Another part I’ve learned to embrace is that it’s okay to let the mind wander. I try to pay attention where it counts, but getting thoughts, feelings, and promptings over the years that seemingly have nothing to do with the temple has been worth it alone. It kind of becomes less about helping the dead and more about just improving everything and everyone, including myself, so that cycle can just improve and enlarge. After going enough, the missions of the Church just kind of blend into one big “Help My Children” focal point, which I like. Because of that, I’ve become more and more convinced that although we do work for the dead, the Temples are truly for the living.
I’m not really interested in family history or “work for the dead” since God will have to step in at some point. I go to: :
1.Remind myself of commitments made in my own endowment; – repetition renews, enriches and enlarges knowledge we already have.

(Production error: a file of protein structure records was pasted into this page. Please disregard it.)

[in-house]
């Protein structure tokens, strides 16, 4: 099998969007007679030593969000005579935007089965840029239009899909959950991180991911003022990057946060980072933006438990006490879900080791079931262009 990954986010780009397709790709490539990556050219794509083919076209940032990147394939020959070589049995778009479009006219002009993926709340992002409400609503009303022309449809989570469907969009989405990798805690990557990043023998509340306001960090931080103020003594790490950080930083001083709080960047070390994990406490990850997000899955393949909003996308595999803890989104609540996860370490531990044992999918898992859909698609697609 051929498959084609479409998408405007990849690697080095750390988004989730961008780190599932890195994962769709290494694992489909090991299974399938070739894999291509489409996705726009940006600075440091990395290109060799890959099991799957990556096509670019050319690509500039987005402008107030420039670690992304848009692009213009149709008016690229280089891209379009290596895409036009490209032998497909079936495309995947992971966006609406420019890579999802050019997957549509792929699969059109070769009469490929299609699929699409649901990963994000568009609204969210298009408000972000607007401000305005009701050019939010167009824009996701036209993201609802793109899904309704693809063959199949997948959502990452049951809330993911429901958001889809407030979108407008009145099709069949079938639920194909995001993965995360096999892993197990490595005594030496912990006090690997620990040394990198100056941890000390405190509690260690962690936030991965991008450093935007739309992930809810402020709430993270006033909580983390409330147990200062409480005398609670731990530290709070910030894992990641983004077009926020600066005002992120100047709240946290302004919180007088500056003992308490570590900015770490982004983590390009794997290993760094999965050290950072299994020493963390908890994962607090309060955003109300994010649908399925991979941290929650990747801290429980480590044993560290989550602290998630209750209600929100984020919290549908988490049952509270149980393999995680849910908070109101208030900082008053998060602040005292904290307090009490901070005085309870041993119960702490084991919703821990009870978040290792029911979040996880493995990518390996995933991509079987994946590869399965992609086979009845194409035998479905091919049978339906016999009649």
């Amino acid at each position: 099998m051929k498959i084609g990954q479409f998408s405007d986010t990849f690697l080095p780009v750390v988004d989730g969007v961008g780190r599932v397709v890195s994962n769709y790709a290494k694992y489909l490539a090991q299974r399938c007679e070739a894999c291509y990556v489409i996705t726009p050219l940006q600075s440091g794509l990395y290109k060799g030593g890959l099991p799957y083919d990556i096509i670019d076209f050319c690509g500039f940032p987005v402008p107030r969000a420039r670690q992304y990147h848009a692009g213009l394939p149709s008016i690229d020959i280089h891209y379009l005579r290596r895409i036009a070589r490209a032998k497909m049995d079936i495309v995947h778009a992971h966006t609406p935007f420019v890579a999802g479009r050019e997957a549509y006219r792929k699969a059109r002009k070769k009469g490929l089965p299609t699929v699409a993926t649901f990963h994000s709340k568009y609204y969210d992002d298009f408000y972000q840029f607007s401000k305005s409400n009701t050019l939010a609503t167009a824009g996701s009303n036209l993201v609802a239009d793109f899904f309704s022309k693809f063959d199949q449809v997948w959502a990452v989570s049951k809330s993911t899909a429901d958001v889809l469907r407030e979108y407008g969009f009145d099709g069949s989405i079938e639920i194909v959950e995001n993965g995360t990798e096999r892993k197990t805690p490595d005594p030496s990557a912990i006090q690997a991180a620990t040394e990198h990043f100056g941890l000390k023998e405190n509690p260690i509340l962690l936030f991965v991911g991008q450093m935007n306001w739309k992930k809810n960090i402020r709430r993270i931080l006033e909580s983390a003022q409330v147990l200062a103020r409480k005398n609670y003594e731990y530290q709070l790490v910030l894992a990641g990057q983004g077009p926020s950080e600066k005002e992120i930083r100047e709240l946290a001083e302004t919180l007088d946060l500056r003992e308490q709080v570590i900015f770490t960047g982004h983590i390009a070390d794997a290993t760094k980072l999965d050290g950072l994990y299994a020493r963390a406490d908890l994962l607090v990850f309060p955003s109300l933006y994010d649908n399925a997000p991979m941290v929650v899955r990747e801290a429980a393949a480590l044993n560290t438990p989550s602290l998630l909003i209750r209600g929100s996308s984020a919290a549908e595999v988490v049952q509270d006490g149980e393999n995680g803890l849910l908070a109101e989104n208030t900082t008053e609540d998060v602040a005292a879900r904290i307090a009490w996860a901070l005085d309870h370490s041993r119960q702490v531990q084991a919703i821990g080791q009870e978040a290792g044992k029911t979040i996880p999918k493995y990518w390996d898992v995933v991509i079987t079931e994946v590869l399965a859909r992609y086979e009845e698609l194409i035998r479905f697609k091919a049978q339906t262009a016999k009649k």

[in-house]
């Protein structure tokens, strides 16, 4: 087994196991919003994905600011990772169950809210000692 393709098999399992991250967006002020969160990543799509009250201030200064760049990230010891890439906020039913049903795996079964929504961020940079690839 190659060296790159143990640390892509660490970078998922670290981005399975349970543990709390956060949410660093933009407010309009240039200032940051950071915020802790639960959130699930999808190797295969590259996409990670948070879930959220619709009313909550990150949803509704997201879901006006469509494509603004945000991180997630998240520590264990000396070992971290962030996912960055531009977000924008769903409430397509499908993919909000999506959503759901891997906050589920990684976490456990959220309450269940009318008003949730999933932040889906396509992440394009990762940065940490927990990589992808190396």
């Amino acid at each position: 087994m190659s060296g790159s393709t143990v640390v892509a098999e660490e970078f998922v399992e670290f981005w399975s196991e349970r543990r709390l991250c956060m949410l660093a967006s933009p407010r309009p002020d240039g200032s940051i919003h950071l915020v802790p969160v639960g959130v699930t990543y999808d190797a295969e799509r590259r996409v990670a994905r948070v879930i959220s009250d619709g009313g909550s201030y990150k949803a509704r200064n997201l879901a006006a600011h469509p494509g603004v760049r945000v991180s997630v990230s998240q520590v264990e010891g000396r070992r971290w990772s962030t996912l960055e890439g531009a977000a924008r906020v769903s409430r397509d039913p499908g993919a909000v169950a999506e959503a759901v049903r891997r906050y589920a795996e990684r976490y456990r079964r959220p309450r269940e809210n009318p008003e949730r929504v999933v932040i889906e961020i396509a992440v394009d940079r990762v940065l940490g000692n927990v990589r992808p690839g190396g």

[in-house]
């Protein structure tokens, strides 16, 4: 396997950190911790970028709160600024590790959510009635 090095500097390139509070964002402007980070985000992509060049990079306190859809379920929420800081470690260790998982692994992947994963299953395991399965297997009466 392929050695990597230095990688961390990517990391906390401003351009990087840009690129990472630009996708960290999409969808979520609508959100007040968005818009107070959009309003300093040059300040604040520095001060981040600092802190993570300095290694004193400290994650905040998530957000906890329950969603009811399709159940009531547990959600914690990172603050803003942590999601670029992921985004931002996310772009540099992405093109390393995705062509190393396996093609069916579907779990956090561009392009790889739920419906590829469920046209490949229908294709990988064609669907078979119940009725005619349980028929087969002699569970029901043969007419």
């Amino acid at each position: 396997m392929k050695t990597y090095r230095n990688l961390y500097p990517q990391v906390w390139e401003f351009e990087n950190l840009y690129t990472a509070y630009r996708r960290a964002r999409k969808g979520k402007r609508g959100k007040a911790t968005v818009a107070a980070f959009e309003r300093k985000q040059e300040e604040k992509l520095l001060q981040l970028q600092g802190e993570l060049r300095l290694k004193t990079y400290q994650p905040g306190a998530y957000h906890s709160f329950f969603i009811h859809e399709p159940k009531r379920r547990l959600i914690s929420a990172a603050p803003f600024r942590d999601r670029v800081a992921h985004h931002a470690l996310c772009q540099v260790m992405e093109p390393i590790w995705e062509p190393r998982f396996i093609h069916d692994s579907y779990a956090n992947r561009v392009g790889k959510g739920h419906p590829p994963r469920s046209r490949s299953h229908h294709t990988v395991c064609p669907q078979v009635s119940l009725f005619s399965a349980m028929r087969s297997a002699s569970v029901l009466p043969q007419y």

2. Make a stronger connection between generations through the veil; I think about my parents.
3. Satisfy the requirement to serve — charity, pure love – doing something for someone I’ll never meet because God asked me to whether i get the full picture now or not.
4. To separate from the world; meditate; send positive energy out to the world (prayer circles)
5. To prepare for the process of education in “sacred school” once all the vicarious work is done.
6. Get an element of ritual not present in other meetings or settings.
Good morning !
I remember as a youth there being 16 temples, then 19, then more and more. As with the articles of faith, we were to memorize where each one was. As the church expanded, this assisted my knowledge of geography. When the church hit 150 I could still name every site. Now that they are at 282, I know every site, but I could not rattle them all off.